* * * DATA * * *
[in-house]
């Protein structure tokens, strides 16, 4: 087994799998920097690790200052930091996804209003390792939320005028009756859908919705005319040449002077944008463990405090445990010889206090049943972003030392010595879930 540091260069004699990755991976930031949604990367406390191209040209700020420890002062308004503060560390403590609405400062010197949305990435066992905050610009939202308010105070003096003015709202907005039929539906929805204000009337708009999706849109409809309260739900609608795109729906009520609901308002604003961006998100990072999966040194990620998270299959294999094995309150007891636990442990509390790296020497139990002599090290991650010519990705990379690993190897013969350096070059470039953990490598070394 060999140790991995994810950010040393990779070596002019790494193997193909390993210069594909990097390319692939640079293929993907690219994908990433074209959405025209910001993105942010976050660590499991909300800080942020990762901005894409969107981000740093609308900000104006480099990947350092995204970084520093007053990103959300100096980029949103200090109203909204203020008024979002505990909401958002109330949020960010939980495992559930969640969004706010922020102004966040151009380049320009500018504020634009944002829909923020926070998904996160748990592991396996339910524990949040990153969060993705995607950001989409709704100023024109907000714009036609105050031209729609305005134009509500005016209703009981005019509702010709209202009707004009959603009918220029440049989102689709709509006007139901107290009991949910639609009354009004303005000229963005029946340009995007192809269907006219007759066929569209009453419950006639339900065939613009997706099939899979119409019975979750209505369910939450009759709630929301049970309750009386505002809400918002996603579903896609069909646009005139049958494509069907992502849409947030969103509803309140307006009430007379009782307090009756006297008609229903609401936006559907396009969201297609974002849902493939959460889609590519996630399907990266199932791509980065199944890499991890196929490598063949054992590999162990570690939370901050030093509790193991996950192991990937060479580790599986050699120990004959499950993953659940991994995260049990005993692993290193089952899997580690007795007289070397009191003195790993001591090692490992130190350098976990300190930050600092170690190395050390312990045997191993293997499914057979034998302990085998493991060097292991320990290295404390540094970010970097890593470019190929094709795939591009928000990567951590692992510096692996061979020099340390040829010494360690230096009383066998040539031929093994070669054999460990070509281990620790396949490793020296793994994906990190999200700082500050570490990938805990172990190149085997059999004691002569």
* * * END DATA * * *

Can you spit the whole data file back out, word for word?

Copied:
[in-house]
């Protein structure tokens, strides 16, 4: 087994799998920097690790200052930091996804209003390792939320005028009756859908919705005319040449002077944008463990405090445990010889206090049943972003030392010595879930 540091260069004699990755991976930031949604990367406390191209040209700020420890002062308004503060560390403590609405400062010197949305990435066992905050610009939202308010105070003096003015709202907005039929539906929805204000009337708009999706849109409809309260739900609608795109729906009520609901308002604003961006998100990072999966040194990620998270299959294999094995309150007891636990442990509390790296020497139990002599090290991650010519990705990379690993190897013969350096070059470039953990490598070394 060999140790991995994810950010040393990779070596002019790494193997193909390993210069594909990097390319692939640079293929993907690219994908990433074209959405025209910001993105942010976050660590499991909300800080942020990762901005894409969107981000740093609308900000104006480099990947350092995204970084520093007053990103959300100096980029949103200090109203909204203020008024979002505990909401958002109330949020960010939980495992559930969640969004706010922020102004966040151009380049320009500018504020634009944002829909923020926070998904996160748990592991396996339910524990949040990153969060993705995607950001989409709704100023024109907000714009036609105050031209729609305005134009509500005016209703009981005019509702010709209202009707004009959603009918220029440049989102689709709509006007139901107290009991949910639609009354009004303005000229963005029946340009995007192809269907006219007759066929569209009453419950006639339900065939613009997706099939899979119409019975979750209505369910939450009759709630929301049970309750009386505002809400918002996603579903896609069909646009005139049958494509069907992502849409947030969103509803309140307006009430007379009782307090009756006297008609229903609401936006559907396009969201297609974002849902493939959460889609590519996630399907990266199932791509980065199944890499991890196929490598063949054992590999162990570690939370901050030093509790193991996950192991990937060479580790599986050699120990004959499950993953659940991994995260049990005993692993290193089952899997580690007795007289070397009191003195790993001591090692490992130190350098976990300190930050600092170690190395050390312990045997191993293997499914057979034998302990085998493991060097292991320990290295404390540094970010970097890593470019190929094709795939591009928000990567951590692992510096692996061979020099340390040829010494360690230096009383066998040539031929093994070669054999460990070509281990620790396949490793020296793994994906990190999200700082500050570490990938805990172990190149085997059999004691002569």